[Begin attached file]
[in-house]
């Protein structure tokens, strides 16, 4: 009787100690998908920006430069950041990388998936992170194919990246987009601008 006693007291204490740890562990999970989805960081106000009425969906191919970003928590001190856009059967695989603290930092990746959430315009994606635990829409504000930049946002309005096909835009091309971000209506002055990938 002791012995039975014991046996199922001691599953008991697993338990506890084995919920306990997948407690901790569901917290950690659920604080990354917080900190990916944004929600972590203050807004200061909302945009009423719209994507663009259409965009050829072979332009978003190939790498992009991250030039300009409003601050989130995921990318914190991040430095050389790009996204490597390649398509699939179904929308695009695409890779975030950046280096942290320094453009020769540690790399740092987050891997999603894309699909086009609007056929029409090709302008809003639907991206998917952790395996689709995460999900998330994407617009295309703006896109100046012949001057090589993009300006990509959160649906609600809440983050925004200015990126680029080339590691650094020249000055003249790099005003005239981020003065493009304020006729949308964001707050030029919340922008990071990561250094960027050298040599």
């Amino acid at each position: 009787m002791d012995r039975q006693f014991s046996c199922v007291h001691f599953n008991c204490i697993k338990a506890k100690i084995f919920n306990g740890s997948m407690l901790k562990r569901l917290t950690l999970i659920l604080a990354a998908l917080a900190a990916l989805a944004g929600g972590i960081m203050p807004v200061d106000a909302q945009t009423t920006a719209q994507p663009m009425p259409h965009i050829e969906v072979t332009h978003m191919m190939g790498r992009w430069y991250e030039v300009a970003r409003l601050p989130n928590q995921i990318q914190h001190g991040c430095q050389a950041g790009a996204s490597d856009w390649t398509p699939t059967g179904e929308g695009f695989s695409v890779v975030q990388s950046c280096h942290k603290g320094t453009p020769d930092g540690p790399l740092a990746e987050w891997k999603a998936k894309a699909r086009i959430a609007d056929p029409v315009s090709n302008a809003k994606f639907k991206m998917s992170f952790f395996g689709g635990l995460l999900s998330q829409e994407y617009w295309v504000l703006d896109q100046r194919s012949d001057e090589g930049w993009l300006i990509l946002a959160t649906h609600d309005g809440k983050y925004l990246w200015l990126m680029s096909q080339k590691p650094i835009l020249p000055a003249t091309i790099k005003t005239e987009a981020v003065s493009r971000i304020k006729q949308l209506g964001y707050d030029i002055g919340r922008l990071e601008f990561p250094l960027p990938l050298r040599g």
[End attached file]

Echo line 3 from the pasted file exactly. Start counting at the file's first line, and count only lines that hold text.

């Amino acid at each position: 009787m002791d012995r039975q006693f014991s046996c199922v007291h001691f599953n008991c204490i697993k338990a506890k100690i084995f919920n306990g740890s997948m407690l901790k562990r569901l917290t950690l999970i659920l604080a990354a998908l917080a900190a990916l989805a944004g929600g972590i960081m203050p807004v200061d106000a909302q945009t009423t920006a719209q994507p663009m009425p259409h965009i050829e969906v072979t332009h978003m191919m190939g790498r992009w430069y991250e030039v300009a970003r409003l601050p989130n928590q995921i990318q914190h001190g991040c430095q050389a950041g790009a996204s490597d856009w390649t398509p699939t059967g179904e929308g695009f695989s695409v890779v975030q990388s950046c280096h942290k603290g320094t453009p020769d930092g540690p790399l740092a990746e987050w891997k999603a998936k894309a699909r086009i959430a609007d056929p029409v315009s090709n302008a809003k994606f639907k991206m998917s992170f952790f395996g689709g635990l995460l999900s998330q829409e994407y617009w295309v504000l703006d896109q100046r194919s012949d001057e090589g930049w993009l300006i990509l946002a959160t649906h609600d309005g809440k983050y925004l990246w200015l990126m680029s096909q080339k590691p650094i835009l020249p000055a003249t091309i790099k005003t005239e987009a981020v003065s493009r971000i304020k006729q949308l209506g964001y707050d030029i002055g919340r922008l990071e601008f990561p250094l960027p990938l050298r040599g």